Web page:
Written by Kristy Hurrell
What does it look like to be real?
We’re human. And I believe part of the human experience is hiding things—shoving things down and covering them up. Sadly, this doesn’t bring us together or help us belong.
But after spending seven months in hospital as a result of an eating disorder, I’m very ready to stop pretending everything is okay. I’m ready to stop shoving things down, covering them up, and hiding the real me. This is me being broken and tattered and sharing a battle I’ve felt far too weak to fight on my own. This is me being real.
I’ve spent a lot of time thinking about Jesus and His time spent on earth, wishing that was my reality right now: Jesus visibly walking beside me. He never turned away from the hurt or the ugly or the broken. Rather, He was drawn to the outcast. Jesus ran towards the yucky stuff—the real stuff. He longed for the hurting to come to Him so that He could reveal His Father’s compassion to them. That’s the part of pain and suffering our culture and worldly views have lost in translation and subsequently redefined:
When we show everyone our pain we are asking for attention.
That defined my eating disorder to a T: don’t let anyone know I’m so weak I can barely stand up; wear baggy clothes to hide my shrinking body; spend time in the middle of the night working out so they don’t know how much I actually exercise; only eat when I’m around people to curb suspicion (even though I was literally starving); overload on water before seeing the doctor to manipulate my weight. These were just some of the masks I wore to hide how much pain I was in, to avoid being seen as weak, attention-seeking, or a failure.
Even though there were people telling me I needed help, that I was hurting myself and that this was going to lead to death, I didn’t really understand. Until I got real with God—or rather God got real with me.
He got my attention in a way I’ve never experienced.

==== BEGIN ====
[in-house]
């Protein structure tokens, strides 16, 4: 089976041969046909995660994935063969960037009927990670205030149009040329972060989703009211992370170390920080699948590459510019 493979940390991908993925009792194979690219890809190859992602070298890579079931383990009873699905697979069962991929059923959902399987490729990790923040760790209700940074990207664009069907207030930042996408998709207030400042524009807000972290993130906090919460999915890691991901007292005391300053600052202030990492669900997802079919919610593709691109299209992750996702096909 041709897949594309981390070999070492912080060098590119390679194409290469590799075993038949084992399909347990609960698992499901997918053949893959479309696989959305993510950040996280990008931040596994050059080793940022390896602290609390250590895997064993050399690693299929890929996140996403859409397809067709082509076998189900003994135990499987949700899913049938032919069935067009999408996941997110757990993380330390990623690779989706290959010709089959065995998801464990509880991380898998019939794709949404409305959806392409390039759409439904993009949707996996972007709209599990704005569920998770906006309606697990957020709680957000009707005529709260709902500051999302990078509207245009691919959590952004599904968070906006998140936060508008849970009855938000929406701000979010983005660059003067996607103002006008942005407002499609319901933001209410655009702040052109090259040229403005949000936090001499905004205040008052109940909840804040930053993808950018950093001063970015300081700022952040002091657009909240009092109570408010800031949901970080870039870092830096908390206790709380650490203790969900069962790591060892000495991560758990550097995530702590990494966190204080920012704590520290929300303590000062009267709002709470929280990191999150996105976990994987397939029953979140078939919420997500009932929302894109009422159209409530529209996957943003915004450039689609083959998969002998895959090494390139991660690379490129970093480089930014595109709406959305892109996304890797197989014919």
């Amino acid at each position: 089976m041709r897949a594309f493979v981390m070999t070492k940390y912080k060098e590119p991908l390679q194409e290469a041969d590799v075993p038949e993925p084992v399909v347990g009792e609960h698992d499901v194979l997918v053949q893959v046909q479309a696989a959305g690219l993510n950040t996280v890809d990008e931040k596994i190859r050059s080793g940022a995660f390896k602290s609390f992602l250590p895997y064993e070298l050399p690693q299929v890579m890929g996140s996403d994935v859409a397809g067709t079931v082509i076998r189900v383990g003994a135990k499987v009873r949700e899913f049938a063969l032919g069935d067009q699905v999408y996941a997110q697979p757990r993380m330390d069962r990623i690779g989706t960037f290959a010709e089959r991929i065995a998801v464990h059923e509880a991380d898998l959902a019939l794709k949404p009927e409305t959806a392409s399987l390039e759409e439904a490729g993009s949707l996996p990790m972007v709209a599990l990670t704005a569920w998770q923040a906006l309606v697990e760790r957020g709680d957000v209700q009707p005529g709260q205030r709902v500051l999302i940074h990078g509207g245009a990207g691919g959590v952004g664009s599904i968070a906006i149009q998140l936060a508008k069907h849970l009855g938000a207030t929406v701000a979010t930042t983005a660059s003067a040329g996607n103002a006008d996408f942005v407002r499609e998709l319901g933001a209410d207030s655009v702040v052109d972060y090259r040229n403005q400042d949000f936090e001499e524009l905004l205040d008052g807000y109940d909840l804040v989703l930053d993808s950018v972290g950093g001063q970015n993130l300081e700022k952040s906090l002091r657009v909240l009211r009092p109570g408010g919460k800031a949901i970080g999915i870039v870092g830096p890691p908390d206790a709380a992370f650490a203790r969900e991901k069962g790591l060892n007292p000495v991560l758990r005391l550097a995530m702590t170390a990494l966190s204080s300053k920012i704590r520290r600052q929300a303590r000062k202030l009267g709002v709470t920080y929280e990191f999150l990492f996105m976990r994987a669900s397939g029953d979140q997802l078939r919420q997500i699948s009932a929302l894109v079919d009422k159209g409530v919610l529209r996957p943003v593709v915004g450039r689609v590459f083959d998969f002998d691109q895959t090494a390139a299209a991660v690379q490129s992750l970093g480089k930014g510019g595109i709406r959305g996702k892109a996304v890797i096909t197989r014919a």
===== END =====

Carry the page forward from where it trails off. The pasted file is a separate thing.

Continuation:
I remember sitting in a session at the hospital, deciding whether to continue with treatment or not. God reminded me His power is made perfect in my weakness (2 Corinthians 12:9) and though I’m human and flawed, He still loves and cherishes me and calls me His own. And He promised me He would use my brokenness to glorify the One who has given me so much. God gave me permission to be weak, literally telling me to give up and to let Him be the strong one from now on.
Now, I work in children’s ministry at my church and have the privilege of speaking into the lives of kids each week. I not only get to teach them about Jesus, but show love and speak truth over them—the truth that God desires us to hold onto His mighty power in all of our human brokenness and weakness.
I still struggle. I haven’t experienced complete healing, but I’m much more aware of and receptive to God’s power in my life. Maybe your thing isn’t my thing, but we all have a “thing” we’re battling. And when tears come from feeling tired and overwhelmed, and all that’s left is a scratchy voice, I want all of us to use it to call on the name of the One who is holding all of this—all of me and all of you, in His powerful hands. He’s working to mold and perfect us, despite what it looks like right now.
Remember that when we’re weak, when things feel heavy and impossible, when we’re burdened and hurting, He calls us “loved” and He’s holding us, protecting us, and even using us to advance His kingdom. It’s hard. Life is full of hard things. Right now, all we have is the ability to believe what God says is true, that He is strong when we are weak.
And that’s enough!